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HEMA-Dynamics: Swordplay in the Classroom

What's your experience with Beowulf?

Hard? Pointless? Complicated?

As a Brit Lit teacher, I've heard mostly complaints, and the few who haven't complained have usually been history teachers.

One of my life goals has been to make older canonical books interesting to the regular reader (or at least palatable!).

This year, I'm doing that through theatre.

If you've been following my exploits in the world of stage combat, you know I've been inspired by the precision and movement of swordplay.

Recently, I've also entered the HEMA (Historical European Martial Arts) universe.

In that universe, I've discovered some awesome connections to Beowulf:

1. The Germanic ideal warrior was an excellent wrestler. I didn't realize how Beowulf's refusal to fight Grendel with a sword went deeper than mere fair play. His choice played directly into the concept of the Ango-Saxon champion.

2. Depending on the time period Beowulf was written, the giant's sword was a fantasy weapon is his time because the technology/materials weren't available for the longsword.

3. Insults were socially regulated: some demanded an insult; some demanded a fight. Beowulf's exchanges with Unferth are important to analyze.

To bring these ideas to life, I brought my HEMA instructor Aaron to teach my English IV sections yesterday. He led them through a series of grappling and sword fighting techniques that he connected to the Germanic warrior culture along with ideals of leadership and bravery.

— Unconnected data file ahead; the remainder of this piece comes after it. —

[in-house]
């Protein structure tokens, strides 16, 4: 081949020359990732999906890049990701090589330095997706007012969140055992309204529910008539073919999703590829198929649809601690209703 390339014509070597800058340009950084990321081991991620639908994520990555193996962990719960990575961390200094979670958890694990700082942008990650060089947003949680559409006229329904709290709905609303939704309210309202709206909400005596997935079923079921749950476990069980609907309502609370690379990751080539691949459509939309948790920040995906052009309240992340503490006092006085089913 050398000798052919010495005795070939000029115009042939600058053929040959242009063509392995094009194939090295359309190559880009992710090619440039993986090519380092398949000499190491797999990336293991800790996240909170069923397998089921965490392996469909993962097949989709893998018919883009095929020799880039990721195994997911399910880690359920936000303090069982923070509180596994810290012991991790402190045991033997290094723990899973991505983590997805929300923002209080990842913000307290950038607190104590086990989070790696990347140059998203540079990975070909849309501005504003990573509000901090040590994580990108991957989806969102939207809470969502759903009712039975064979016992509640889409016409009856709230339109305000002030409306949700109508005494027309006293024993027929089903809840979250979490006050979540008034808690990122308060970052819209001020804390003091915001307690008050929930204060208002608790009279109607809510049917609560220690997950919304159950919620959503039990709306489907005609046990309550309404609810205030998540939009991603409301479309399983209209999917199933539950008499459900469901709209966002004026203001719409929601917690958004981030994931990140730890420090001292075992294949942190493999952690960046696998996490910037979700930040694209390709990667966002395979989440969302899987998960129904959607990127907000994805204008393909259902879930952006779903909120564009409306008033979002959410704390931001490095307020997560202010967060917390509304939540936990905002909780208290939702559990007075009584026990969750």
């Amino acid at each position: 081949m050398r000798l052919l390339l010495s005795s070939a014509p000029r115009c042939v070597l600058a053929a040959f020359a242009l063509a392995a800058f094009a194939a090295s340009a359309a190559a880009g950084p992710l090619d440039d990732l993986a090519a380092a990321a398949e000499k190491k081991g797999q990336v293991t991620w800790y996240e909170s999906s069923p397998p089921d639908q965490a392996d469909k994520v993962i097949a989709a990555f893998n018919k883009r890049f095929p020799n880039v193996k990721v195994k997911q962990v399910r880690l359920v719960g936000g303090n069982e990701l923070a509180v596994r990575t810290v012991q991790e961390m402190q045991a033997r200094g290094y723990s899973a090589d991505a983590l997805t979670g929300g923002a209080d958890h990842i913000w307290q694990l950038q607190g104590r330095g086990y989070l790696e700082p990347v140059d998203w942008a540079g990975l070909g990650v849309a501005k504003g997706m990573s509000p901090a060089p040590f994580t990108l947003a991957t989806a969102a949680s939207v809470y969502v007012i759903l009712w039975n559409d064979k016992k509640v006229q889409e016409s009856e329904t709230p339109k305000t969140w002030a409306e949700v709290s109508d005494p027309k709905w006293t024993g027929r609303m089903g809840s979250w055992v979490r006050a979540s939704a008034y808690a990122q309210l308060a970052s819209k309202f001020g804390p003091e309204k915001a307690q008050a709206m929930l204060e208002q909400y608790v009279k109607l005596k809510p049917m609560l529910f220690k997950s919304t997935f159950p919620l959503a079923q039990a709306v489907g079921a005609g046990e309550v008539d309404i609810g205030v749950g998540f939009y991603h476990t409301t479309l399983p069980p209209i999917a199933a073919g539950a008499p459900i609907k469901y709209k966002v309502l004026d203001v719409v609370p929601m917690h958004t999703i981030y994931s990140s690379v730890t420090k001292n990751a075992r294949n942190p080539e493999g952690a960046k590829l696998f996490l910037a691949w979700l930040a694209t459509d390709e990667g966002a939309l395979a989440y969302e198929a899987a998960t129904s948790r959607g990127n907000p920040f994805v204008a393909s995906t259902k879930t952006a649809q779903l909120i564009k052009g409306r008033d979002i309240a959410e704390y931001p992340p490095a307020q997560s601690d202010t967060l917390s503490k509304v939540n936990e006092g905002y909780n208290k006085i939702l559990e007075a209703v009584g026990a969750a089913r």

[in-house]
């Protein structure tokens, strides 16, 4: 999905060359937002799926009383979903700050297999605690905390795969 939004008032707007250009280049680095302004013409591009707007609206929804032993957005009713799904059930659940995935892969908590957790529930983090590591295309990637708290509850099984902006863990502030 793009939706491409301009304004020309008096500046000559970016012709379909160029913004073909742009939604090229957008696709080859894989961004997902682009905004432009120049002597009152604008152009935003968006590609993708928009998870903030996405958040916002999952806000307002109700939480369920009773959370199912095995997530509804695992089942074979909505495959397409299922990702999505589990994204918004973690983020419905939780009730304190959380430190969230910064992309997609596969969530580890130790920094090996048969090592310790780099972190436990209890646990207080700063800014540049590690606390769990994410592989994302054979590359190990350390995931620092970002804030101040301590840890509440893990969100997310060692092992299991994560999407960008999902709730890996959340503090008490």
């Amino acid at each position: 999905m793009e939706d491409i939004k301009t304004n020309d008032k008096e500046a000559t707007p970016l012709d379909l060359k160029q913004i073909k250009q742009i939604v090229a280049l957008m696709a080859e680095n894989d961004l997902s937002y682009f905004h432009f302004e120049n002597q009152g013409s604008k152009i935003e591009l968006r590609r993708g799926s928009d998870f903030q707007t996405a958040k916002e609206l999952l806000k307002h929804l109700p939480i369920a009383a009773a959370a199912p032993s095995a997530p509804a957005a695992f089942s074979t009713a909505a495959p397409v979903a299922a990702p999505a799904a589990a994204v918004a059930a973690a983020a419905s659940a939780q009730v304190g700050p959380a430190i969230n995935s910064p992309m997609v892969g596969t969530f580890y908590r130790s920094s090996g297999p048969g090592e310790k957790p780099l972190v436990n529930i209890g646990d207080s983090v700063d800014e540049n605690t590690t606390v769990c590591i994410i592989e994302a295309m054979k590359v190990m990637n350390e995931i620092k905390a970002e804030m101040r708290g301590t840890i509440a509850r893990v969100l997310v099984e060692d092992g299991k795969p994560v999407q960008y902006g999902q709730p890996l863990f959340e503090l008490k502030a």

Later, Aaron and a peer (student) at our school performed a HEMA fight demonstration to the entire school to promote an upcoming HEMA club. My peers were able to see the speed and agility that fighters needed to win a quick battle.

Today, I moved my peers into the realm of stage combat. Because they had experienced combat designed to really attack, I could show the differences between stage movement and the reality of a fight.

They learned attacks and parries; the honors class began designing their own simple choreographies.

The engagement has been consistent and focused, phones have not been a problem (no one wants a broken phone!), and we've been able to discuss culture and culture through doing rather than through lecture.

Next week, I will provide the peers with readings about Anglo-Saxon culture. They'll develop a series of insults designed to incite the combat, create characters with various motivations/objectives/obstacles that fit the time, and write a script that incorporates their choreography.

One group will perform on the lawn. The honors group will work with VR to create a scene we can take to middle schools in the area to demonstrate ancient cultures.

So, now, what do you think these people will say about their experience with Beowulf?

Do you have any suggestions for creating engagement in the classroom? Let me know below!

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